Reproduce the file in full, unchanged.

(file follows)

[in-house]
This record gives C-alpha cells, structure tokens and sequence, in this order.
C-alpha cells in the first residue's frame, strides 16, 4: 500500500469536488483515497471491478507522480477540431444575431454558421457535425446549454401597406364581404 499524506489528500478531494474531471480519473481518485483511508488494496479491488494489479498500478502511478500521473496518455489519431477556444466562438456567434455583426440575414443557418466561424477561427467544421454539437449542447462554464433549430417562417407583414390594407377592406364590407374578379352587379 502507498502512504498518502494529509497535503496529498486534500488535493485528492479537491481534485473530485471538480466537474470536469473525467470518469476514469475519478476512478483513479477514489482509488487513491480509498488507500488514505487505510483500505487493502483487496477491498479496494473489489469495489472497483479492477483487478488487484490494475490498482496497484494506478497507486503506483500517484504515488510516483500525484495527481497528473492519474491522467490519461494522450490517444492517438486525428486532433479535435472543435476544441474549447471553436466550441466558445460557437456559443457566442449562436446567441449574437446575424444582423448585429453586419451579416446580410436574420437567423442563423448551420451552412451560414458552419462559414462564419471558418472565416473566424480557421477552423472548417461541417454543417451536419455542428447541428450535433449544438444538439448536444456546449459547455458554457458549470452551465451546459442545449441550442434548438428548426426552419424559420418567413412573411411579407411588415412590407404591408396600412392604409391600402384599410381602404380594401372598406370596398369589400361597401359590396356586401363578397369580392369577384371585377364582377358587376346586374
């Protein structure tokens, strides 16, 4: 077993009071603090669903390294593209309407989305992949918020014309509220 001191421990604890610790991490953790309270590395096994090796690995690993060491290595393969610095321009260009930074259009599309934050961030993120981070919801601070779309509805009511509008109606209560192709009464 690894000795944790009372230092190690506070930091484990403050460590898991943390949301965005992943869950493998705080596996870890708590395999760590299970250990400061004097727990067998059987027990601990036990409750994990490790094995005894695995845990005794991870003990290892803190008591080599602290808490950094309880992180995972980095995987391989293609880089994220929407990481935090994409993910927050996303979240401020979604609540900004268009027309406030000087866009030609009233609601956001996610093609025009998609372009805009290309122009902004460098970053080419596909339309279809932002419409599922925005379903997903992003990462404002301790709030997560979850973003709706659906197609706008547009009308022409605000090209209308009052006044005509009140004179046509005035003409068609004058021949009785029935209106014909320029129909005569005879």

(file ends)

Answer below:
[in-house]
This record gives C-alpha cells, structure tokens and sequence, in this order.
C-alpha cells in the first residue's frame, strides 16, 4: 500500500469536488483515497471491478507522480477540431444575431454558421457535425446549454401597406364581404 499524506489528500478531494474531471480519473481518485483511508488494496479491488494489479498500478502511478500521473496518455489519431477556444466562438456567434455583426440575414443557418466561424477561427467544421454539437449542447462554464433549430417562417407583414390594407377592406364590407374578379352587379 502507498502512504498518502494529509497535503496529498486534500488535493485528492479537491481534485473530485471538480466537474470536469473525467470518469476514469475519478476512478483513479477514489482509488487513491480509498488507500488514505487505510483500505487493502483487496477491498479496494473489489469495489472497483479492477483487478488487484490494475490498482496497484494506478497507486503506483500517484504515488510516483500525484495527481497528473492519474491522467490519461494522450490517444492517438486525428486532433479535435472543435476544441474549447471553436466550441466558445460557437456559443457566442449562436446567441449574437446575424444582423448585429453586419451579416446580410436574420437567423442563423448551420451552412451560414458552419462559414462564419471558418472565416473566424480557421477552423472548417461541417454543417451536419455542428447541428450535433449544438444538439448536444456546449459547455458554457458549470452551465451546459442545449441550442434548438428548426426552419424559420418567413412573411411579407411588415412590407404591408396600412392604409391600402384599410381602404380594401372598406370596398369589400361597401359590396356586401363578397369580392369577384371585377364582377358587376346586374
């Protein structure tokens, strides 16, 4: 077993009071603090669903390294593209309407989305992949918020014309509220 001191421990604890610790991490953790309270590395096994090796690995690993060491290595393969610095321009260009930074259009599309934050961030993120981070919801601070779309509805009511509008109606209560192709009464 690894000795944790009372230092190690506070930091484990403050460590898991943390949301965005992943869950493998705080596996870890708590395999760590299970250990400061004097727990067998059987027990601990036990409750994990490790094995005894695995845990005794991870003990290892803190008591080599602290808490950094309880992180995972980095995987391989293609880089994220929407990481935090994409993910927050996303979240401020979604609540900004268009027309406030000087866009030609009233609601956001996610093609025009998609372009805009290309122009902004460098970053080419596909339309279809932002419409599922925005379903997903992003990462404002301790709030997560979850973003709706659906197609706008547009009308022409605000090209209308009052006044005509009140004179046509005035003409068609004058021949009785029935209106014909320029129909005569005879």